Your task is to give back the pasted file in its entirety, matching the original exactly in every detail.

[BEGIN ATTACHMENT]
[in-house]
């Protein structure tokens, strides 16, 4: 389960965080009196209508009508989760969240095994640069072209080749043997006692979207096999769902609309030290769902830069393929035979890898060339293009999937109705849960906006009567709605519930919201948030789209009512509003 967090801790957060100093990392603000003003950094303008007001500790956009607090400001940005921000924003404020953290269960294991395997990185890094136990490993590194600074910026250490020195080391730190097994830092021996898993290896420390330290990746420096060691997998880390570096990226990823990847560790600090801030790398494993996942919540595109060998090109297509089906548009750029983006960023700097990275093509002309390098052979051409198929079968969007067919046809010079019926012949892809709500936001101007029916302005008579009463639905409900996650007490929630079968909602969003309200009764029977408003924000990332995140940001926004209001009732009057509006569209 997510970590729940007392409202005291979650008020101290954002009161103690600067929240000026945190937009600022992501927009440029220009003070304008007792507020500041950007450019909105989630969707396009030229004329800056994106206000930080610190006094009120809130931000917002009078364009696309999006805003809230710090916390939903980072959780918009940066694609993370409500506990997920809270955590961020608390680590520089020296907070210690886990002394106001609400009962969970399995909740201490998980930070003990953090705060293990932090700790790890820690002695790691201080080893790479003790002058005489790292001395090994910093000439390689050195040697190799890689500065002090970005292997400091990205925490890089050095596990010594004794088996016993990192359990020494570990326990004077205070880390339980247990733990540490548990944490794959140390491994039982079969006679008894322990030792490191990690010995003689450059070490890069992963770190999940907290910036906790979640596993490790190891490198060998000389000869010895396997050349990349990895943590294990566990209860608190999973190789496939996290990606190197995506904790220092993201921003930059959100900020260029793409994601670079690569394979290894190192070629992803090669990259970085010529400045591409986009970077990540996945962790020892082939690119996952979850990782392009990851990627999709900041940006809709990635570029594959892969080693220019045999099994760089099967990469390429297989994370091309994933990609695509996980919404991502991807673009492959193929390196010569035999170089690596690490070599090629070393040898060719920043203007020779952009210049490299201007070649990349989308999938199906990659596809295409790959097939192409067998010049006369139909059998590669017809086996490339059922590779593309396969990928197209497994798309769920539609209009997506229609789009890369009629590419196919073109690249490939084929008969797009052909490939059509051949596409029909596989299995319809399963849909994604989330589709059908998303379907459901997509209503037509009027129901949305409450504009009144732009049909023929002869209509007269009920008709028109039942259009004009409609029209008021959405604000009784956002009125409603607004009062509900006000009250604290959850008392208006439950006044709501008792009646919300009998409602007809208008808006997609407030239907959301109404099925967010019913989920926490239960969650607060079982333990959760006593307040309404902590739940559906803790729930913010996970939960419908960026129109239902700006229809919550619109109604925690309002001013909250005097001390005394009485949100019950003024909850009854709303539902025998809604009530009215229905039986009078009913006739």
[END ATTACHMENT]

[in-house]
């Protein structure tokens, strides 16, 4: 389960965080009196209508009508989760969240095994640069072209080749043997006692979207096999769902609309030290769902830069393929035979890898060339293009999937109705849960906006009567709605519930919201948030789209009512509003 967090801790957060100093990392603000003003950094303008007001500790956009607090400001940005921000924003404020953290269960294991395997990185890094136990490993590194600074910026250490020195080391730190097994830092021996898993290896420390330290990746420096060691997998880390570096990226990823990847560790600090801030790398494993996942919540595109060998090109297509089906548009750029983006960023700097990275093509002309390098052979051409198929079968969007067919046809010079019926012949892809709500936001101007029916302005008579009463639905409900996650007490929630079968909602969003309200009764029977408003924000990332995140940001926004209001009732009057509006569209 997510970590729940007392409202005291979650008020101290954002009161103690600067929240000026945190937009600022992501927009440029220009003070304008007792507020500041950007450019909105989630969707396009030229004329800056994106206000930080610190006094009120809130931000917002009078364009696309999006805003809230710090916390939903980072959780918009940066694609993370409500506990997920809270955590961020608390680590520089020296907070210690886990002394106001609400009962969970399995909740201490998980930070003990953090705060293990932090700790790890820690002695790691201080080893790479003790002058005489790292001395090994910093000439390689050195040697190799890689500065002090970005292997400091990205925490890089050095596990010594004794088996016993990192359990020494570990326990004077205070880390339980247990733990540490548990944490794959140390491994039982079969006679008894322990030792490191990690010995003689450059070490890069992963770190999940907290910036906790979640596993490790190891490198060998000389000869010895396997050349990349990895943590294990566990209860608190999973190789496939996290990606190197995506904790220092993201921003930059959100900020260029793409994601670079690569394979290894190192070629992803090669990259970085010529400045591409986009970077990540996945962790020892082939690119996952979850990782392009990851990627999709900041940006809709990635570029594959892969080693220019045999099994760089099967990469390429297989994370091309994933990609695509996980919404991502991807673009492959193929390196010569035999170089690596690490070599090629070393040898060719920043203007020779952009210049490299201007070649990349989308999938199906990659596809295409790959097939192409067998010049006369139909059998590669017809086996490339059922590779593309396969990928197209497994798309769920539609209009997506229609789009890369009629590419196919073109690249490939084929008969797009052909490939059509051949596409029909596989299995319809399963849909994604989330589709059908998303379907459901997509209503037509009027129901949305409450504009009144732009049909023929002869209509007269009920008709028109039942259009004009409609029209008021959405604000009784956002009125409603607004009062509900006000009250604290959850008392208006439950006044709501008792009646919300009998409602007809208008808006997609407030239907959301109404099925967010019913989920926490239960969650607060079982333990959760006593307040309404902590739940559906803790729930913010996970939960419908960026129109239902700006229809919550619109109604925690309002001013909250005097001390005394009485949100019950003024909850009854709303539902025998809604009530009215229905039986009078009913006739």